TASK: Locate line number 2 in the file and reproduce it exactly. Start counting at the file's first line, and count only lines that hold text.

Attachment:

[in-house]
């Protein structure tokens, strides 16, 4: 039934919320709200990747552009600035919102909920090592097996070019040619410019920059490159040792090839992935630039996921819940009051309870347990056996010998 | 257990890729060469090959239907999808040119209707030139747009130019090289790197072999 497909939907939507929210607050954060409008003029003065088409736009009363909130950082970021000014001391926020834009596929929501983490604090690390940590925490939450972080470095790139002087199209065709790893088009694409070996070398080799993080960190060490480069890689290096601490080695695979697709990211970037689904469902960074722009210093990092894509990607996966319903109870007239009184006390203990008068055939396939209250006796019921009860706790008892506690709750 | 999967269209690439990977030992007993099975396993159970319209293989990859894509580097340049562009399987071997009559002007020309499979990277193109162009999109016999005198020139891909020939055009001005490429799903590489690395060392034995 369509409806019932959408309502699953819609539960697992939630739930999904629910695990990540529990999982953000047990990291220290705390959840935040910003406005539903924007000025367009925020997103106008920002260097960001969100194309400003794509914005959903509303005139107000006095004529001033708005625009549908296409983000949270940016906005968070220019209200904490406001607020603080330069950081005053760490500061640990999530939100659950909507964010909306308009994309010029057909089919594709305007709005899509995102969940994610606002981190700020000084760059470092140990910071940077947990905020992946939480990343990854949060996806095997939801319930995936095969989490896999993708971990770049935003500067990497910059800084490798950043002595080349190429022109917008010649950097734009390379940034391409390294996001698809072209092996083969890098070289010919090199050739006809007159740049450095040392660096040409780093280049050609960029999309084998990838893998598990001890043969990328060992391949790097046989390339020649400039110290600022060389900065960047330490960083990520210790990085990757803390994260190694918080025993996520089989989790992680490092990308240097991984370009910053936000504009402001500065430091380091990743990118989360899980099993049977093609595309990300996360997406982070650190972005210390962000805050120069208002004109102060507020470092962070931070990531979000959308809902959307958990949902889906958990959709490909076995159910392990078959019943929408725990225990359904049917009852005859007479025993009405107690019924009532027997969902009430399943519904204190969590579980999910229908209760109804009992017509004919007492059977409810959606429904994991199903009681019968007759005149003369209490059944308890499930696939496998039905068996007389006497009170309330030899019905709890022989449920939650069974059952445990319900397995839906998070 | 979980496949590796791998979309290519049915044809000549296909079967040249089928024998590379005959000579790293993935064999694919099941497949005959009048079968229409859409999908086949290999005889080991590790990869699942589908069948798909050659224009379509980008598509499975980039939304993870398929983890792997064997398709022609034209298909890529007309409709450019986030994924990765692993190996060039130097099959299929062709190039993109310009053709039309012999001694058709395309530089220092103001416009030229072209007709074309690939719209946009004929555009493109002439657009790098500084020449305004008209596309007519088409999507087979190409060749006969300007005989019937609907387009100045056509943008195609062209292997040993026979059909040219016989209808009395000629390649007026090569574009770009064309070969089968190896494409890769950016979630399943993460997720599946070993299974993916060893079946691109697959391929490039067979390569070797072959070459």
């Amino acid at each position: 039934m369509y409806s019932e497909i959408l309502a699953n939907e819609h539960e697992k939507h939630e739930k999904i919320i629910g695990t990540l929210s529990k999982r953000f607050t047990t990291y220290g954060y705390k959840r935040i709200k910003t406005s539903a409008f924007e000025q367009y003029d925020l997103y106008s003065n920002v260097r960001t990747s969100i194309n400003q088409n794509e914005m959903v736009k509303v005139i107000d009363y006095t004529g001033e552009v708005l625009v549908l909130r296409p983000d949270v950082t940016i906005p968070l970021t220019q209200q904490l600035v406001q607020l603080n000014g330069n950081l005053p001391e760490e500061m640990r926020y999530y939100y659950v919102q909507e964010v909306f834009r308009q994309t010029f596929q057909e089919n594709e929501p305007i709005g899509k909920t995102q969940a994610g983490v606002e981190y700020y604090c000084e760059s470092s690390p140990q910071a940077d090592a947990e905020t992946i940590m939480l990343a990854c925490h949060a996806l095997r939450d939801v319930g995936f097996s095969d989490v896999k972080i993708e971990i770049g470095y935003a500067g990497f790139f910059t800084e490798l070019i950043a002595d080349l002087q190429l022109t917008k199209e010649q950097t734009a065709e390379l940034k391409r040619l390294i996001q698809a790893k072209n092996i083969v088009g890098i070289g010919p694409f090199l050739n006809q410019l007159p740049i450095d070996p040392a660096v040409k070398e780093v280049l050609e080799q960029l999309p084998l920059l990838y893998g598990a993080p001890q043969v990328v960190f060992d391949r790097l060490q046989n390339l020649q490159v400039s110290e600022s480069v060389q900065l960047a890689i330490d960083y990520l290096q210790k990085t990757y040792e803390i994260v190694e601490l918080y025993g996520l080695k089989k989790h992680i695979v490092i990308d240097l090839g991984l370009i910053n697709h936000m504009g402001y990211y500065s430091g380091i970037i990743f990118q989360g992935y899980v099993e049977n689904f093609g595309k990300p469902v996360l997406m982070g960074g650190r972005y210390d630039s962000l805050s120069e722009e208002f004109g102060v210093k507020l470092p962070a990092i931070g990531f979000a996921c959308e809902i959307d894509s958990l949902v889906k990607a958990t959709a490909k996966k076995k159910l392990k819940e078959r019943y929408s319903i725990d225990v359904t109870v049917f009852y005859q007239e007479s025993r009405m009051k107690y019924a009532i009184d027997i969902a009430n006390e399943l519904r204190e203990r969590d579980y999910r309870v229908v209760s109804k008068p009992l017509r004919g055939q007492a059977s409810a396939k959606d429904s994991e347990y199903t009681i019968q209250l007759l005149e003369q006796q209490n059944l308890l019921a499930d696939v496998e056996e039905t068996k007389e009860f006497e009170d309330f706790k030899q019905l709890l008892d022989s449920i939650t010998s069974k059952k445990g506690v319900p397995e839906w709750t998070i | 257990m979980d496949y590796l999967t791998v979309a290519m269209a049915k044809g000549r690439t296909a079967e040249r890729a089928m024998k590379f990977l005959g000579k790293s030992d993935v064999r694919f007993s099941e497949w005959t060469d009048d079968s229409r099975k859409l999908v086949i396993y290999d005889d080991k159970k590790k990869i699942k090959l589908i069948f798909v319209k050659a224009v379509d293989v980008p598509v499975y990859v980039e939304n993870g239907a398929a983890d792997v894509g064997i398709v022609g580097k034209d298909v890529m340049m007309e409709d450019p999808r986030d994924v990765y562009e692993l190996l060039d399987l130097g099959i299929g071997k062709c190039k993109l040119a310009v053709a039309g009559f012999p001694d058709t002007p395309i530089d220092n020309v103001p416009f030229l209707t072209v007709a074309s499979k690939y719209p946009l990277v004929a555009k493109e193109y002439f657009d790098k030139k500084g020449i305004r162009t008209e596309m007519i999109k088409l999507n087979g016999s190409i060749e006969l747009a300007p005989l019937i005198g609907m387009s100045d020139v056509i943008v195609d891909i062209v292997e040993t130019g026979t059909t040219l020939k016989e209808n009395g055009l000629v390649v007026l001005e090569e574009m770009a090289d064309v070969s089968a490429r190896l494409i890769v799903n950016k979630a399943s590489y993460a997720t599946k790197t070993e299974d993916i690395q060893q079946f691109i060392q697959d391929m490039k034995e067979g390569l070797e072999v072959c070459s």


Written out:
């Protein structure tokens, strides 16, 4: 039934919320709200990747552009600035919102909920090592097996070019040619410019920059490159040792090839992935630039996921819940009051309870347990056996010998 | 257990890729060469090959239907999808040119209707030139747009130019090289790197072999 497909939907939507929210607050954060409008003029003065088409736009009363909130950082970021000014001391926020834009596929929501983490604090690390940590925490939450972080470095790139002087199209065709790893088009694409070996070398080799993080960190060490480069890689290096601490080695695979697709990211970037689904469902960074722009210093990092894509990607996966319903109870007239009184006390203990008068055939396939209250006796019921009860706790008892506690709750 | 999967269209690439990977030992007993099975396993159970319209293989990859894509580097340049562009399987071997009559002007020309499979990277193109162009999109016999005198020139891909020939055009001005490429799903590489690395060392034995 369509409806019932959408309502699953819609539960697992939630739930999904629910695990990540529990999982953000047990990291220290705390959840935040910003406005539903924007000025367009925020997103106008920002260097960001969100194309400003794509914005959903509303005139107000006095004529001033708005625009549908296409983000949270940016906005968070220019209200904490406001607020603080330069950081005053760490500061640990999530939100659950909507964010909306308009994309010029057909089919594709305007709005899509995102969940994610606002981190700020000084760059470092140990910071940077947990905020992946939480990343990854949060996806095997939801319930995936095969989490896999993708971990770049935003500067990497910059800084490798950043002595080349190429022109917008010649950097734009390379940034391409390294996001698809072209092996083969890098070289010919090199050739006809007159740049450095040392660096040409780093280049050609960029999309084998990838893998598990001890043969990328060992391949790097046989390339020649400039110290600022060389900065960047330490960083990520210790990085990757803390994260190694918080025993996520089989989790992680490092990308240097991984370009910053936000504009402001500065430091380091990743990118989360899980099993049977093609595309990300996360997406982070650190972005210390962000805050120069208002004109102060507020470092962070931070990531979000959308809902959307958990949902889906958990959709490909076995159910392990078959019943929408725990225990359904049917009852005859007479025993009405107690019924009532027997969902009430399943519904204190969590579980999910229908209760109804009992017509004919007492059977409810959606429904994991199903009681019968007759005149003369209490059944308890499930696939496998039905068996007389006497009170309330030899019905709890022989449920939650069974059952445990319900397995839906998070 | 979980496949590796791998979309290519049915044809000549296909079967040249089928024998590379005959000579790293993935064999694919099941497949005959009048079968229409859409999908086949290999005889080991590790990869699942589908069948798909050659224009379509980008598509499975980039939304993870398929983890792997064997398709022609034209298909890529007309409709450019986030994924990765692993190996060039130097099959299929062709190039993109310009053709039309012999001694058709395309530089220092103001416009030229072209007709074309690939719209946009004929555009493109002439657009790098500084020449305004008209596309007519088409999507087979190409060749006969300007005989019937609907387009100045056509943008195609062209292997040993026979059909040219016989209808009395000629390649007026090569574009770009064309070969089968190896494409890769950016979630399943993460997720599946070993299974993916060893079946691109697959391929490039067979390569070797072959070459």